How to Find a Psychologist

Updated: Oct 30

When seeking help, it is likely we are experiencing a vulnerable time in our life. It is therefore important, to ensure you seek assistance from a health professional that is appropriately trained, qualified, experienced and registered. This helps protect you, as a registered psychologist means you are accessing professional assistance, regulated by the Australian Government. The Australian Health Practitioner Regulation Agency (AHPRA) ensures psychologists meet and maintain professional standards.


At some time in our lives, we might feel overwhelmed and will benefit from professional help with our personal issues. This includes issues with our self-worth, confidence, mood, sleep, relationship, separation, parenting, family, work, study, loss, the death of a loved one, sexuality, depression, stress, burnout, addiction or substance abuse and so on. Such losses and the stresses of daily living can have a significant impact on us. If not appropriately addressed, they can lead to a deterioration in our well-being, health, performance and relationships. Seeking assistance from a psychologist will benefit.


Be cautious. Not all services are the same.

When you consider accessing psychological assistance, ensure you know exactly who you are seeing. Obtain their name and check their training, qualifications, and experience. This should be listed on their website. If the website does not list the practitioner you will be seeing, proceed with caution. Some businesses are driven by profit and their practices might not provide adequate services for their clients or even appropriate employment conditions for their clinicians. Some advertisements are deceptive and while you might believe you are seeing a psychologists you might be seeing someone that is not a psychologist.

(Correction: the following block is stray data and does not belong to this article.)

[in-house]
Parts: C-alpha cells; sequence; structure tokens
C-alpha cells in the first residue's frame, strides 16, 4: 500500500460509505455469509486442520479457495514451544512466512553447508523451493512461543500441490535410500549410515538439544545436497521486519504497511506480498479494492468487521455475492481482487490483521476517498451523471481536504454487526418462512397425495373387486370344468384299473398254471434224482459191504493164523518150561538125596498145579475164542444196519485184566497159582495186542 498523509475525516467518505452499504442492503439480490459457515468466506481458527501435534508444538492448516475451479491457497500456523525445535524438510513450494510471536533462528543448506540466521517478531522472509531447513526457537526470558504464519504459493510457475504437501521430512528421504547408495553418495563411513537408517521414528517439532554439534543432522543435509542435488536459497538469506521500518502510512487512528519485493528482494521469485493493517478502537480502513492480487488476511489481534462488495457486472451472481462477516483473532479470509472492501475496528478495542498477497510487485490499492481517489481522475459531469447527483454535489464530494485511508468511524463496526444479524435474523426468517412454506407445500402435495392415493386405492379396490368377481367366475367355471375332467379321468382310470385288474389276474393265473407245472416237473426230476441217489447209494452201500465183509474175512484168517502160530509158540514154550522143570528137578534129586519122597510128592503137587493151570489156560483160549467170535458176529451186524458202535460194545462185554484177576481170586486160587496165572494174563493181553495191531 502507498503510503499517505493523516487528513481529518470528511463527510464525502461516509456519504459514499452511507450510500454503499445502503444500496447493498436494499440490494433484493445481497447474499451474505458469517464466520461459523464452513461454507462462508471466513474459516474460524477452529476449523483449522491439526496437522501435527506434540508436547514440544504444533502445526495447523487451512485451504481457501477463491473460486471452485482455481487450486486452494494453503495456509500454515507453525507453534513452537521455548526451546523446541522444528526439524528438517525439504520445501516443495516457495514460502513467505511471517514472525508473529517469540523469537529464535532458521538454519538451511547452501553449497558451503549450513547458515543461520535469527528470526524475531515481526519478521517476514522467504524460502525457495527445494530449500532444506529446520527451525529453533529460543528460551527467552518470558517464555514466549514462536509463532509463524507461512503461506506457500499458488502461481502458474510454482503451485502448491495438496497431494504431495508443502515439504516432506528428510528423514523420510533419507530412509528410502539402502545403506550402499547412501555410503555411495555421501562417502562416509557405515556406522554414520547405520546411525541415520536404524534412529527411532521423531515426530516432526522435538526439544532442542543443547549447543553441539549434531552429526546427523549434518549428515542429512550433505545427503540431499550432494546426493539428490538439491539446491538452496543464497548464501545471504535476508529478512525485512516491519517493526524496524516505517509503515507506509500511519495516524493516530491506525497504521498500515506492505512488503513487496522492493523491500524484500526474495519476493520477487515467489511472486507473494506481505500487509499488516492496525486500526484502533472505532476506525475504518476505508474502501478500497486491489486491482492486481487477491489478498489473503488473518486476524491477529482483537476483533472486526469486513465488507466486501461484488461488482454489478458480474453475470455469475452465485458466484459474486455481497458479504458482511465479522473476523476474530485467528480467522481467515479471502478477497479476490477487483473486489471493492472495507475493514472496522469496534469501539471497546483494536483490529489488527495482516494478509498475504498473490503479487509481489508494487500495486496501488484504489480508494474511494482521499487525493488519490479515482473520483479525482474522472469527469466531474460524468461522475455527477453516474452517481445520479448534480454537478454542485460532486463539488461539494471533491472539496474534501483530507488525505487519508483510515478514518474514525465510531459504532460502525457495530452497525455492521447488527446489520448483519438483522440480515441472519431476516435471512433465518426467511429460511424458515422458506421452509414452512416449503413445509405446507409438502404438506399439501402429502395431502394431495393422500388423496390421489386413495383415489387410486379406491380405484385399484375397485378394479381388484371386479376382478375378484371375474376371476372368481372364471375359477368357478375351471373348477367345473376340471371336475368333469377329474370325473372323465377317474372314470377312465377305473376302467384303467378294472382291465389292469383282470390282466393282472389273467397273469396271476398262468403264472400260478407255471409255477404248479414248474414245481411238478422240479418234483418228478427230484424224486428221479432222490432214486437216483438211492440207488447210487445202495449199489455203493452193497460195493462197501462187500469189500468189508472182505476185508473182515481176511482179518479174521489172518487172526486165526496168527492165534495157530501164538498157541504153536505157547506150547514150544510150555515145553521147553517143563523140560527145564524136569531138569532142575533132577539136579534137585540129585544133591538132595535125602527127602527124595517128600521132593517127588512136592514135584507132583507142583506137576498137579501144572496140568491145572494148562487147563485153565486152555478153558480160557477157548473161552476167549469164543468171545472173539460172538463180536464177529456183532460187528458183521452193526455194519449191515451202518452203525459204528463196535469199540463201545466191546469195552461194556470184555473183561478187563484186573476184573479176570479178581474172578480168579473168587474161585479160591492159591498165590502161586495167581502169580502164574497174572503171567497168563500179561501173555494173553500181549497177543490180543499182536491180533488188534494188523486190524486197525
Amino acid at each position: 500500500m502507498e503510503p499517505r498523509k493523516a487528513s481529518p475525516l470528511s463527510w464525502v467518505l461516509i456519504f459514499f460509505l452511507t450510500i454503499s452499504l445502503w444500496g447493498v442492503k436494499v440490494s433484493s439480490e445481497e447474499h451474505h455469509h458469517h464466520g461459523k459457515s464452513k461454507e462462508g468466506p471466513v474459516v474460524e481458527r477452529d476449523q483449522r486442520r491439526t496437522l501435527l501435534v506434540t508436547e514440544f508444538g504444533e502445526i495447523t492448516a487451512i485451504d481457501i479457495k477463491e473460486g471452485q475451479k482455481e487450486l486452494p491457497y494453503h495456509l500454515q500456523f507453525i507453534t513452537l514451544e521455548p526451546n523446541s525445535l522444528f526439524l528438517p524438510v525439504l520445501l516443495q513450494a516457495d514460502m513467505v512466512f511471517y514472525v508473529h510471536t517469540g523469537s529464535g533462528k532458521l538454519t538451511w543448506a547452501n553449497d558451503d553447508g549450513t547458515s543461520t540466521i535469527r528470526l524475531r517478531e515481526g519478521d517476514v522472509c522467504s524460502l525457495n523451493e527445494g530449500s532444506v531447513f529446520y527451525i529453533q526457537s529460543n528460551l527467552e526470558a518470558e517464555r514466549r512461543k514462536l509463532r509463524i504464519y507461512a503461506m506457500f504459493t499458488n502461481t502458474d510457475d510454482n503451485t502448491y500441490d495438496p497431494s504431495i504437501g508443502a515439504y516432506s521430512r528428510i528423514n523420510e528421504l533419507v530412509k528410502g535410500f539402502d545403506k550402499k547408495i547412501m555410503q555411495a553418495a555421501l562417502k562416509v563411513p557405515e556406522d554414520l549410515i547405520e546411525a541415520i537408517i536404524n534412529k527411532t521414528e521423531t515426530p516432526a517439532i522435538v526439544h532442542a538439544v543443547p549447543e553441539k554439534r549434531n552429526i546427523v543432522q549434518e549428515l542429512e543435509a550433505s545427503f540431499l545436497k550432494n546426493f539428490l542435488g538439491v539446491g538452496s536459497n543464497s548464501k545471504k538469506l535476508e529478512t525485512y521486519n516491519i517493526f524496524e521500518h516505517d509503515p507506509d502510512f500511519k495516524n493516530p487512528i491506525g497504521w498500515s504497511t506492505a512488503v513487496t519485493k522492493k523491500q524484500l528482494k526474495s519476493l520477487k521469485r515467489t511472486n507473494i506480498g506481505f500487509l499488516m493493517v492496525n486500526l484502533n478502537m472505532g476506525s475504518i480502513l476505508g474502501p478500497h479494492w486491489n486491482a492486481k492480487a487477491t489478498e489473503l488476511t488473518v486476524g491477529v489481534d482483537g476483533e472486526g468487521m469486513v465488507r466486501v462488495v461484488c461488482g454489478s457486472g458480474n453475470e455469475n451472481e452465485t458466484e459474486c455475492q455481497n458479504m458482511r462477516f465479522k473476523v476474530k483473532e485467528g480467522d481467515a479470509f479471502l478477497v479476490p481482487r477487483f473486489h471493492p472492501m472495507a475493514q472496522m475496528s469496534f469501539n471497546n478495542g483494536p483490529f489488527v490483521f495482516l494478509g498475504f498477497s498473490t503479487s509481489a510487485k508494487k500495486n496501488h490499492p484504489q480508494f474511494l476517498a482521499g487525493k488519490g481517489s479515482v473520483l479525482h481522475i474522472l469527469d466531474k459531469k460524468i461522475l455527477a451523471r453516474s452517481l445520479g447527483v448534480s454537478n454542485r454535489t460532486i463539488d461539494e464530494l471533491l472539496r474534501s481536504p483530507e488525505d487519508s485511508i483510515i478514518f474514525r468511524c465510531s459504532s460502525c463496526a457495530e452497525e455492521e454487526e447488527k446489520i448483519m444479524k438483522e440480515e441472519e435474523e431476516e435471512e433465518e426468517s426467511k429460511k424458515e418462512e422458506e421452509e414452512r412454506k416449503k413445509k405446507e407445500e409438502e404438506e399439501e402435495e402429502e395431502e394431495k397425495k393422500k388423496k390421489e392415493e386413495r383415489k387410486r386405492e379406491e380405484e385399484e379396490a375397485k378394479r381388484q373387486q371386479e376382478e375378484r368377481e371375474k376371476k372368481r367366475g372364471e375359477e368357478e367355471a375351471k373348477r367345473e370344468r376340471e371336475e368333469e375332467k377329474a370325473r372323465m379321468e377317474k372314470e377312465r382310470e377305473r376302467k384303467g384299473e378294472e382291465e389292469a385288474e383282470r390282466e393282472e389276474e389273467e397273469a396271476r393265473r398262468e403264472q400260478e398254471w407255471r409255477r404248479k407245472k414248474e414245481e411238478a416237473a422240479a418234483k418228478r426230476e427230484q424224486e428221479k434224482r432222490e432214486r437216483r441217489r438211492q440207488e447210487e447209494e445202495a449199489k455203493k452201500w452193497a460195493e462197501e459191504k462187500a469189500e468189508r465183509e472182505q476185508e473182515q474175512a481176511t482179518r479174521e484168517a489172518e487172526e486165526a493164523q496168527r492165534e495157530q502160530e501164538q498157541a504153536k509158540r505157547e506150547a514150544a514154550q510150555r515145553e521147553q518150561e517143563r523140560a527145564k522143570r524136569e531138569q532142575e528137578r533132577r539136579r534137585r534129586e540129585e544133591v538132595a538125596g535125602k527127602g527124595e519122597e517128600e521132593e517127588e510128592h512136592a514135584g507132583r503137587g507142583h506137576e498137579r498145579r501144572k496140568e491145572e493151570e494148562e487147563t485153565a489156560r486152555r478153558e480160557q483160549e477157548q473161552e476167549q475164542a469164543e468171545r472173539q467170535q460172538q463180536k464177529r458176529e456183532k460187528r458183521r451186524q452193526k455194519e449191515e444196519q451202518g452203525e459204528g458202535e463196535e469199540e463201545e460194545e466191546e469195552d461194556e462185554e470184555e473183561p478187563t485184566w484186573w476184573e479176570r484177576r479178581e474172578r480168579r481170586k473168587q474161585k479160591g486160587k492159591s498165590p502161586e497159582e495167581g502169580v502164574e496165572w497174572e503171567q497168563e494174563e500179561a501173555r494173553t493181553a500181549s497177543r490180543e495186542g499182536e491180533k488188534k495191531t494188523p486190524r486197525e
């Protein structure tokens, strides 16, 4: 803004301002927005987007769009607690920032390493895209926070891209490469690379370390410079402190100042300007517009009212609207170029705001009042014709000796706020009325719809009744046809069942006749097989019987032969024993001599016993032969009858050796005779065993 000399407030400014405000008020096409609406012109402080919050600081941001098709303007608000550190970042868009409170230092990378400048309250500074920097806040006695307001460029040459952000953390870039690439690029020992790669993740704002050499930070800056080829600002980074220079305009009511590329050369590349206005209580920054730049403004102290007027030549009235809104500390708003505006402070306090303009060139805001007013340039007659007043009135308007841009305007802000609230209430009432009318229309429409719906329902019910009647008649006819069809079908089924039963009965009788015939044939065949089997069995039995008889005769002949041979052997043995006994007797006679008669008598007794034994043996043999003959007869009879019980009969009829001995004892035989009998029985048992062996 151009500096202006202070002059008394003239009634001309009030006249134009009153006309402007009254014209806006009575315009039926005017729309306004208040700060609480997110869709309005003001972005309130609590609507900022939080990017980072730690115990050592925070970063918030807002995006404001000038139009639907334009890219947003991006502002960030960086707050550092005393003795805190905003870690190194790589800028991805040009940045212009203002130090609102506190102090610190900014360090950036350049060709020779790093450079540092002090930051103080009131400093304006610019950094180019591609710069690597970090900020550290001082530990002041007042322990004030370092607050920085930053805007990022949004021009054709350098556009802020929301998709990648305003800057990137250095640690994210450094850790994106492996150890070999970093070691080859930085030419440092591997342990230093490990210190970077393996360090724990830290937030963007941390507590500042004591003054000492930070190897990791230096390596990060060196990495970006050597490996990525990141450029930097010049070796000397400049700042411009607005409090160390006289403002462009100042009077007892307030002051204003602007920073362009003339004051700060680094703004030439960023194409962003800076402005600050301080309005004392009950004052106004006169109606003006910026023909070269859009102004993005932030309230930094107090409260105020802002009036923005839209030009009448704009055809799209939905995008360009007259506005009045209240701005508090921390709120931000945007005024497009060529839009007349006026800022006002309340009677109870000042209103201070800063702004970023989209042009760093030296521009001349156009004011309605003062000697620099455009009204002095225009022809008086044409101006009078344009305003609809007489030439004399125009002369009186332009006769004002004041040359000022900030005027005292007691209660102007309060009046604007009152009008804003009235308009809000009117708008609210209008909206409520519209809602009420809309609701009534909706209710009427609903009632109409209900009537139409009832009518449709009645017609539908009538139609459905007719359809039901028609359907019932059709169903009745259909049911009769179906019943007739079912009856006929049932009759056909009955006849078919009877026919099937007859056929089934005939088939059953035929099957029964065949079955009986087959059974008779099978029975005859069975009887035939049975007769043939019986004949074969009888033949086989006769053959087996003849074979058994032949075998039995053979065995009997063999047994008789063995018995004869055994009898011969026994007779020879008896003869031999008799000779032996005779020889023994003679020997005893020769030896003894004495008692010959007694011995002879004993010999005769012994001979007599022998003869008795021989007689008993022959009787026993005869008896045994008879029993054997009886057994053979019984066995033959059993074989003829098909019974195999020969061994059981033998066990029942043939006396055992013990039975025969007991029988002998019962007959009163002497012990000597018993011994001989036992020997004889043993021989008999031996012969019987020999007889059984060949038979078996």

What is the difference between a psychologist, psychotherapist, therapist and counsellor?

The major difference is that psychologists are registered and regulated by the Australian Government. The Australian Government requires psychologists to achieve and adhere to strict professional standards and a code of ethics.


Anyone can use the terms counsellor, therapist or psychotherapist without any training or experience. They are also not regulated by the Australian Government and are not required to demonstrate a minimum standard of training or maintain any standards.


Are their different types of psychologists?

The simple answer is yes. All psychologists have a minimum of four years university training and two years post-graduate clinical supervision to be able to gain registration in Australia as a psychologist. Only those professionals registered with AHPRA can legally use the term psychologists. This is to help ensure public safety.


Some psychologists undertake further advanced training to gain an area of practice endorsement with AHPRA. Area of practice endorsement (AoPE) identifies psychologists who have completed an approved postgraduate qualification (six years tertiary training) and supervised training (two years) in an area of practice, and who can use a protected title associated with that area of practice. AoPE is a regulatory mechanism and is represented as a notation on a psychologist’s record on the public register of practitioners. Psychologists with general registration can be endorsed in one or more of the following approved areas of practice:

  • Clinical neuropsychology,

  • Clinical psychology,